Over the past four years, I have warned humanities scholars and publishers to prepare for a future when publishers, like myself, would go from publishing too many books to too few. What good are books? What are publications for?
My motive in these questions is my immoderate love of books, and if this be idolatry, I am guilty. Collectively we may stand—as Marshall McLuhan suggested years ago—at an exit from the time when the book, with its writing, its publication, and its reception, was central to human flourishing. We owe it to ourselves, then, to figure out what it was we, as members of the human species, most valued about the book, so we can try to preserve it.
The humanities must now take steps to preserve and protect the independence of their activities, such as the writing of books and articles, before the market becomes our prison and the value of the book becomes undermined. It was not always so. John Milton once wrote that good books are “the precious lifeblood of a master spirit.” Today the humanist should look back to such expressions of illuminated belief. The task is to engage in constant re-examination.
If humanists do not keep firmly in mind what they are about, no one else will. Humanists study books and artifacts in order to find traces of our common humanity. I argue that there is a causal connection between the corporatist demand for increased productivity and the draining from all publications of any significance other than as a number. The humanities are in a crisis now because many of the presuppositions about what counts are absolutely inimical to the humanities. When books cease being complex media and become objects to quantify, then it follows that all the media that the humanities study lose value.
Money has restructured the U.S. academy in its own image, and money is a blunt instrument. Until World War II, almost all higher-education institutions were founded in the name of religion. When some god was the ultimate framework for the academy, the sky was the limit for the sorts of work that could happen in the academy, because all gods are beyond definition. I don’t mean to ignore the fact that religion has often hobbled and even shackled free inquiry in the past. But when the dollar becomes the ultimate term, the sky closes in. The assumption that markets allocate resources efficiently is false, writes Nobel laureate Joseph Stiglitz; “what they really do is to generate the pressures that increase productivity.”
How, then, to survive? Blaming administrators may be an error. Yet I think that humanists can better their lot, and they must do it or they will lose out. There is a sense that after 9-11 the administrators of universities have no patience for professors of the humanities. A colleague asked the former president of an Ivy League university if he saw humanists playing a key role in the university at the present critical moment, and the former chief executive indicated that he expected nothing from the humanities: “They are a lost cause.” This attitude is not uncommon among senior administrators who see the need to rededicate the university to the pursuit of scientific research and money.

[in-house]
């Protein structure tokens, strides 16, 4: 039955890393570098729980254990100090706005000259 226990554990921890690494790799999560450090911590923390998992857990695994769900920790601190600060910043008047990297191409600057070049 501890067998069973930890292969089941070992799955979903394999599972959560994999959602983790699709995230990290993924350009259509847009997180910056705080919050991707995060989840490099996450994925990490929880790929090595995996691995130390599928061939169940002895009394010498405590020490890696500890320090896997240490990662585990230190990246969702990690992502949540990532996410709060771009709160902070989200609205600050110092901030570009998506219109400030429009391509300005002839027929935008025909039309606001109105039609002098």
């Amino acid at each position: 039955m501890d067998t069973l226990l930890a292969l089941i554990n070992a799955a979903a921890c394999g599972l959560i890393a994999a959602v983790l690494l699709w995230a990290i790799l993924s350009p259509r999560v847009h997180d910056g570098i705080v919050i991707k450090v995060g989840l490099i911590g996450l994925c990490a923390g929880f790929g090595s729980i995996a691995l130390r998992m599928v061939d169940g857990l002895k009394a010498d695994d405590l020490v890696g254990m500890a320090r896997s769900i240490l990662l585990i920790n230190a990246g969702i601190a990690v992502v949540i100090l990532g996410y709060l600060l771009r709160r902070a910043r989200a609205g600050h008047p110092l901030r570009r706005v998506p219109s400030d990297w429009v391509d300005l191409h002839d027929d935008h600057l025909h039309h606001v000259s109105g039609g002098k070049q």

The problem here, which administrators see as inevitable, is an efficient concentration on productivity without concern for reception. The balance between these two elements—production and reception—is gone. We need to restore the symmetry between them. Among academics the problem arises when tenure is based—inherently the most serious academic professional goal—on the quantity of publications, publications few read. Furthermore, as Markus Meister, the Harvard molecular biologist, observes, “It’s a sad thing to say, but we have in a way outsourced the process of evaluating our colleagues to . . . elite journals.” Meister, the distinguished scientist, is pointing to a fundamental humanist obligation, the Kantian obligation to make judgments. To judge or not to judge: That is the question. Thinking about judgment was once central and widespread but it became less well-known during the 20th century, as corporatist thinking emerged and triumphed in politics, business, and the academy.